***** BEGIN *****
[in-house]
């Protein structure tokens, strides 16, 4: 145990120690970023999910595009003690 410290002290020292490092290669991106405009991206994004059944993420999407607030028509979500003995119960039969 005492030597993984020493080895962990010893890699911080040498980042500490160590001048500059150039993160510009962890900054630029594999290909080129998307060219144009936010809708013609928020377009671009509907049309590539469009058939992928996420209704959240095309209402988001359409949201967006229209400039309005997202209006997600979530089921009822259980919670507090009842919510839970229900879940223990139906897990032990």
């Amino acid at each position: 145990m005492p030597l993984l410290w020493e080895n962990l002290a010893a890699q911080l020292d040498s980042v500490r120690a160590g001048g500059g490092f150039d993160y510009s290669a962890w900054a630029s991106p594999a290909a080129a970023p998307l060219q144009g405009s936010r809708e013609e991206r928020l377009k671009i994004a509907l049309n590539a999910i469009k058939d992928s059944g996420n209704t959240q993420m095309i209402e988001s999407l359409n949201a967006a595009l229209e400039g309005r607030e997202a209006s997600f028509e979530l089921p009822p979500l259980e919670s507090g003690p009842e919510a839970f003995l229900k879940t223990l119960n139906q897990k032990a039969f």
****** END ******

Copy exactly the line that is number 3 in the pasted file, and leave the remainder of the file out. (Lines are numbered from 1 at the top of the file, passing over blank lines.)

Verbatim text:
């Amino acid at each position: 145990m005492p030597l993984l410290w020493e080895n962990l002290a010893a890699q911080l020292d040498s980042v500490r120690a160590g001048g500059g490092f150039d993160y510009s290669a962890w900054a630029s991106p594999a290909a080129a970023p998307l060219q144009g405009s936010r809708e013609e991206r928020l377009k671009i994004a509907l049309n590539a999910i469009k058939d992928s059944g996420n209704t959240q993420m095309i209402e988001s999407l359409n949201a967006a595009l229209e400039g309005r607030e997202a209006s997600f028509e979530l089921p009822p979500l259980e919670s507090g003690p009842e919510a839970f003995l229900k879940t223990l119960n139906q897990k032990a039969f």